Elizabeth Warren (D) and her opponent Sen. Scott Brown (R) have signed a ban on third-party ads in their Massachusetts senate race.
“I’m pleased Professor Warren has joined with me in signing my People’s Pledge,” Brown said in a statement after after putting his own signature on a signed pledge forwarded to him earlier in the morning by Warren.
“This is a great victory for the people of Massachusetts, and a bold statement that puts super PACs and other third parties on notice that their interference in this race will not be tolerated. This historic agreement means the candidates will be in control of their own campaigns and accountable for what is said,” he added.
In her own statement, Warren heralded the achievement reflected by the agreement.
“I appreciate Scott Brown’s quick and affirmative response to my proposal this morning,” she said. “With our joint agreement, we have now moved beyond talk to real action to stop advertising from third-party groups. But both campaigns will need to remain vigilant to ensure that outside groups do not try to circumvent what is an historic agreement. This can give Massachusetts voters a clear choice come Election Day.”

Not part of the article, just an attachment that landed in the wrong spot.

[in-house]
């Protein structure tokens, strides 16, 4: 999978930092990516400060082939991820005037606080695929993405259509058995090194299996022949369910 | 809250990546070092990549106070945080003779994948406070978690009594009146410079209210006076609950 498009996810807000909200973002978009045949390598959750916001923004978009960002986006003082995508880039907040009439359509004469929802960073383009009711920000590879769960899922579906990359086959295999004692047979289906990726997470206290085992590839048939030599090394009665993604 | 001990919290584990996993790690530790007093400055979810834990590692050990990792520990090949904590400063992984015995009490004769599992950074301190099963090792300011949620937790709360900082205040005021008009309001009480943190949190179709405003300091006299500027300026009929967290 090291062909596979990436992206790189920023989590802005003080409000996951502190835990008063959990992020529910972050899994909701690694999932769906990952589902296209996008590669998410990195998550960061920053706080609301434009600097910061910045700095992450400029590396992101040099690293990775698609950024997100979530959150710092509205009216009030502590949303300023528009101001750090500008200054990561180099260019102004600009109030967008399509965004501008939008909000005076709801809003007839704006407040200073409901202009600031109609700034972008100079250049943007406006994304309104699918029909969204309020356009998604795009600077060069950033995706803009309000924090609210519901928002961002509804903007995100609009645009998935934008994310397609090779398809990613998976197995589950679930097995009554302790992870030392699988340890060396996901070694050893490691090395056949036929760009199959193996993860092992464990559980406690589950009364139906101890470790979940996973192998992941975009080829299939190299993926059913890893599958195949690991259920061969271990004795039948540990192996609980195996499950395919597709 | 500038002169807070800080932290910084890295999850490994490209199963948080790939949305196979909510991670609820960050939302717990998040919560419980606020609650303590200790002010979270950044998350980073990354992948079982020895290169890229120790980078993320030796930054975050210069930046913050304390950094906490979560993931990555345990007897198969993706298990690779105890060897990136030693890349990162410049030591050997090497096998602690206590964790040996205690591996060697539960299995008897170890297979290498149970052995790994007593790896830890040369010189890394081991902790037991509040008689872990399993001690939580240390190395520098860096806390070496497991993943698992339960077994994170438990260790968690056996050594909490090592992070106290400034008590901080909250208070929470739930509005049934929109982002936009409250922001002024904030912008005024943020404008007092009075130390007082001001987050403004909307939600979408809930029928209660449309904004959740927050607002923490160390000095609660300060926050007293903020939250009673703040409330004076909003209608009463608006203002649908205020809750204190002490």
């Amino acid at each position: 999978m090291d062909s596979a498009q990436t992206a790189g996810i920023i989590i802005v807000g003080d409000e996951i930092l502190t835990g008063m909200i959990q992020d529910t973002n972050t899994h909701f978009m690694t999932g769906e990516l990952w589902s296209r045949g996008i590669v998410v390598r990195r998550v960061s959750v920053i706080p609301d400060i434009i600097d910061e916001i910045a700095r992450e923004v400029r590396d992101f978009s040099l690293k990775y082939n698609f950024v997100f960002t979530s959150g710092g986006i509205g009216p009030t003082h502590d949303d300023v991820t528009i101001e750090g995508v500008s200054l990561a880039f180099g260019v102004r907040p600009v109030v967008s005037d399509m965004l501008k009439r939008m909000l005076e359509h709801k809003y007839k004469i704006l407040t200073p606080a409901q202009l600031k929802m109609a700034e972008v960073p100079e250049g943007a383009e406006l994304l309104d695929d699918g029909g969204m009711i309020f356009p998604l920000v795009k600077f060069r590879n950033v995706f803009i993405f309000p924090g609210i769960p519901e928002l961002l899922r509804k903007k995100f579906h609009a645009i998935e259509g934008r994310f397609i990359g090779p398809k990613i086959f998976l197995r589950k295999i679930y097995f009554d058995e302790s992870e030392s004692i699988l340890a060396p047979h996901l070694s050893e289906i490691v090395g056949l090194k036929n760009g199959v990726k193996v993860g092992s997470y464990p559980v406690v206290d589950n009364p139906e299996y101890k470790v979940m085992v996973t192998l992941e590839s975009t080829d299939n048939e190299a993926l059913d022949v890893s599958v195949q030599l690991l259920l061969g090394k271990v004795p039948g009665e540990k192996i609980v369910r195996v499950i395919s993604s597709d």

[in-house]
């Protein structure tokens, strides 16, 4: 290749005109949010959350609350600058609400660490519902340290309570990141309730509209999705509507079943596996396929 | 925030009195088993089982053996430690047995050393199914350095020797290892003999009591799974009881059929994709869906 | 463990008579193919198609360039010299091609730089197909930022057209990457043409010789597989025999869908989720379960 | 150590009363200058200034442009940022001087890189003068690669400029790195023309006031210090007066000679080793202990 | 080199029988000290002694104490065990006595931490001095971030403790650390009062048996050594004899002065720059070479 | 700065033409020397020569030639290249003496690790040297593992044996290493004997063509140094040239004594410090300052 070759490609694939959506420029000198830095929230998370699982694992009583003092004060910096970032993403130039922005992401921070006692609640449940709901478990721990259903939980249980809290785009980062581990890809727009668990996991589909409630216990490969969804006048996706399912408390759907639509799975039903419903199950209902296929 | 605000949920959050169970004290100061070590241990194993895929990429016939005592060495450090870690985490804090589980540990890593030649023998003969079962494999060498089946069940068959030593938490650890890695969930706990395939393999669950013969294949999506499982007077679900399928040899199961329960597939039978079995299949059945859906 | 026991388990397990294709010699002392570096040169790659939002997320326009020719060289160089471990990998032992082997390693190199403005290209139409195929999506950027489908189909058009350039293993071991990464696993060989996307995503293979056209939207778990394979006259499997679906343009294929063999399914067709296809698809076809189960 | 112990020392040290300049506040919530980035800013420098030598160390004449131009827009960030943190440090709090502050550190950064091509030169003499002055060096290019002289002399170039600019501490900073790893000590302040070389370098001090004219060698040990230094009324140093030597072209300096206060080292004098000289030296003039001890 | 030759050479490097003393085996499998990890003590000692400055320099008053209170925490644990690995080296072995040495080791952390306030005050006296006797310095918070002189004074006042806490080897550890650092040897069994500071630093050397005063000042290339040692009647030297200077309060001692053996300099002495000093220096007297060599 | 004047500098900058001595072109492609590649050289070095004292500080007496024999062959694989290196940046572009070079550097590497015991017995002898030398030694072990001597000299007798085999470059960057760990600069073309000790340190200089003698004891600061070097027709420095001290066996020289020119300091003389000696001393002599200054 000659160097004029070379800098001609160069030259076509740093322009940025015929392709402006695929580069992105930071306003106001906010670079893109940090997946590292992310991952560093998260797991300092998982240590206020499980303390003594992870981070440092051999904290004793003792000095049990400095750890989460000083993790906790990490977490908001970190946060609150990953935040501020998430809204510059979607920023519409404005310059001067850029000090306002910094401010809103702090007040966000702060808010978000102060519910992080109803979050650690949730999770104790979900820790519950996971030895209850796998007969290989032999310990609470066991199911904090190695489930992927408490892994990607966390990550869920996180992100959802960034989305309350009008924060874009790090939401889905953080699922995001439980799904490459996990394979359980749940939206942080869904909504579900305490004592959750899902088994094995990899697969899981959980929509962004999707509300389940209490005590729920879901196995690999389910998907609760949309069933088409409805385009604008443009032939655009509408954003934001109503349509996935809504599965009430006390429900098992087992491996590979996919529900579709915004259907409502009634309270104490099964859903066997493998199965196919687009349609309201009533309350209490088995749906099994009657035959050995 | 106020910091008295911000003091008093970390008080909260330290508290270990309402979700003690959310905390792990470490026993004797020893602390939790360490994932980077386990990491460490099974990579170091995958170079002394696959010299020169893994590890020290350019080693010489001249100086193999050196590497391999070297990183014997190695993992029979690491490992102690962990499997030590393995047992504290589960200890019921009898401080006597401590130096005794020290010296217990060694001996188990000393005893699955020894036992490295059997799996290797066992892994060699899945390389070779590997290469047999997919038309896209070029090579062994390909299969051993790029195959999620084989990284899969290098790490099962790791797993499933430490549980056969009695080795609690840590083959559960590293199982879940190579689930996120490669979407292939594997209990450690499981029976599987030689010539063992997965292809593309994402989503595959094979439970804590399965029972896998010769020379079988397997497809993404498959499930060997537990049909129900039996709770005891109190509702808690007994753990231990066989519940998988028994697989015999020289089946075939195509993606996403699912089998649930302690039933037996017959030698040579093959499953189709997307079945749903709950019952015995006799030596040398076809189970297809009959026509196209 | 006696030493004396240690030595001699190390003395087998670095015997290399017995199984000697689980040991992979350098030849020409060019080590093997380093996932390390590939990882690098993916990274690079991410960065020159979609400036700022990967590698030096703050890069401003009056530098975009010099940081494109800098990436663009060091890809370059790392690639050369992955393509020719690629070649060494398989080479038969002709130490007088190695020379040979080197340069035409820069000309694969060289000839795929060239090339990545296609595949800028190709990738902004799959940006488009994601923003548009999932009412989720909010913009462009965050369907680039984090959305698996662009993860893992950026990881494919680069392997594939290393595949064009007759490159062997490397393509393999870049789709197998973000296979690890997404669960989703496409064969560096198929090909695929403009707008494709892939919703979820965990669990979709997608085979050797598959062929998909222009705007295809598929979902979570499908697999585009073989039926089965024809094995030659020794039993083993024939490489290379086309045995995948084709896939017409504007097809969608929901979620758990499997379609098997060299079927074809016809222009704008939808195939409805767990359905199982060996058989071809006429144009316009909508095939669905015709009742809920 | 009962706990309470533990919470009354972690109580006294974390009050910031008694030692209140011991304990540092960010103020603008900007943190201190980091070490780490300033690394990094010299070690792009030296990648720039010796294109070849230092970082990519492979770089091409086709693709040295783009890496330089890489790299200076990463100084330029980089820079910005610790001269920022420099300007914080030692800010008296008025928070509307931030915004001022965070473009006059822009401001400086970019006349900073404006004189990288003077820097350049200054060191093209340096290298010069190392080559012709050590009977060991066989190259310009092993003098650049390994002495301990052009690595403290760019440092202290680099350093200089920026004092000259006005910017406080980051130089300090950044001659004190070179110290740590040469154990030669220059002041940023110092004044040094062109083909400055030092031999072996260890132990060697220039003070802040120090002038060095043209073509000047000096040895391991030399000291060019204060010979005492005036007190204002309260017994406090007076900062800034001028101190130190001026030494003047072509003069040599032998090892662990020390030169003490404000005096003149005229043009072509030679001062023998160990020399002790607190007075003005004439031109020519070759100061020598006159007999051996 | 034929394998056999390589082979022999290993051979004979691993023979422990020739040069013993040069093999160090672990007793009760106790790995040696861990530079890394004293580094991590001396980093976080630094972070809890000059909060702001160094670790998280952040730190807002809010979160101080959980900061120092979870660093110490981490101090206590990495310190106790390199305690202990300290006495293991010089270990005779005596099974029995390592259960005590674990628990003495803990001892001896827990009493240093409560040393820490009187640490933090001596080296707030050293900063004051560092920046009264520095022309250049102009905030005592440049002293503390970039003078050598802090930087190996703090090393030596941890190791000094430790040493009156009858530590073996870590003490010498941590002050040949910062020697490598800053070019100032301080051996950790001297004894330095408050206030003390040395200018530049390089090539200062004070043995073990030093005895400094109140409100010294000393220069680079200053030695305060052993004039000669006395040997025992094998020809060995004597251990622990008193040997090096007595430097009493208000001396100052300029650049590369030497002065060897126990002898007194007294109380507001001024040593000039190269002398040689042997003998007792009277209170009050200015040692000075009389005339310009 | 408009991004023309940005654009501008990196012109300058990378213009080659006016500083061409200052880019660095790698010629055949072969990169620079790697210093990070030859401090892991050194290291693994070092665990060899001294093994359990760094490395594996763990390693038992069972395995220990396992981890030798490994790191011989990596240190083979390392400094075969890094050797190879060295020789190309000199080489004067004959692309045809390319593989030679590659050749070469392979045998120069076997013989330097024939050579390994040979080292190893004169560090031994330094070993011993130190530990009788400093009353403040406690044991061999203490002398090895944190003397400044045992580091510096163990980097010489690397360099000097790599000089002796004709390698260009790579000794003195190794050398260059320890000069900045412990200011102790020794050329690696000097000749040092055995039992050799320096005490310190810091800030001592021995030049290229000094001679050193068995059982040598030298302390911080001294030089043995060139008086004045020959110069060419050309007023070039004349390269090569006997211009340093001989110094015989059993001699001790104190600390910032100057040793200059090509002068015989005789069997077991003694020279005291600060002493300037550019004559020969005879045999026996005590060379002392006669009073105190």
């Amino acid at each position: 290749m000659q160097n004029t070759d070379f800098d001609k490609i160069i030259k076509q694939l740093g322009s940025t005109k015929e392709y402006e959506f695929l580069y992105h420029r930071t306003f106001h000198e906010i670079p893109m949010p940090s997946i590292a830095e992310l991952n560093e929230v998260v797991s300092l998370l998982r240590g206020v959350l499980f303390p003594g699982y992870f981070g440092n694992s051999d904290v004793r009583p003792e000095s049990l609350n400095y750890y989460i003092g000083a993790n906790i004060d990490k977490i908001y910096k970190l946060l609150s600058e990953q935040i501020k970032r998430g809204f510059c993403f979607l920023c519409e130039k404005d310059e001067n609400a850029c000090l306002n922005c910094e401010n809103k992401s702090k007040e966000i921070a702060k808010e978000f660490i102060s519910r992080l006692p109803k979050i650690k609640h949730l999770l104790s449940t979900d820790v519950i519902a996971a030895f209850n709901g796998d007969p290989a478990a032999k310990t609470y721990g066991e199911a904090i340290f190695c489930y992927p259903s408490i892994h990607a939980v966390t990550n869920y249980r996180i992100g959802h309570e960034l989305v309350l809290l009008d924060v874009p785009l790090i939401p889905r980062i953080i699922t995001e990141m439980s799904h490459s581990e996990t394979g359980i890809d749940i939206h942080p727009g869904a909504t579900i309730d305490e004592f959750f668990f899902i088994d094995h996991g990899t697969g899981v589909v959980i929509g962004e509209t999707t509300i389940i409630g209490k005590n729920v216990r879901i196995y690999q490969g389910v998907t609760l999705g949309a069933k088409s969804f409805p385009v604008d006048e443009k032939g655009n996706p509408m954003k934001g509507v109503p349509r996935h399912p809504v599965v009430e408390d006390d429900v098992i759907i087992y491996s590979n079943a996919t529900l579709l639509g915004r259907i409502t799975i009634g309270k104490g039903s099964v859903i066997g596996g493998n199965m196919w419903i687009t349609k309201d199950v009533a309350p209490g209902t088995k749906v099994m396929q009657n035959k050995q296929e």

The most difficult aspect of the agreed ban will be enforcement. The agreement included sending a joint letter asking broadcasters to turn down third-party ads, but the ad revenue is worth millions, and not likely to be turned away.
Ed Piette, president and general manager of WBZ-TV and myTV38, said on Friday that television stations have the right to reject issue ads and political action committee ads. But although he had yet to review the campaigns’ pending request, he does not expect to turn down ads to satisfy their agreement.
“We’re a broadcaster,” he said. “We’re not in politics.”
He added: “We don’t get involved in the politics of politics, and that’s what this is all about.”
Its been estimated that each candidate will spend approximately $20 million during the campaign, and another $20 million from special interest groups for a total of $60 million. The third-party efforts, "527's" or "super PAC's" can be funded by wealthy, anonymous donors who are not directly accountable to the candidates.
A previous agreement between John Kerry and William Weld in 1996 to limit campaign ad spending failed during that Massachusetts senate race.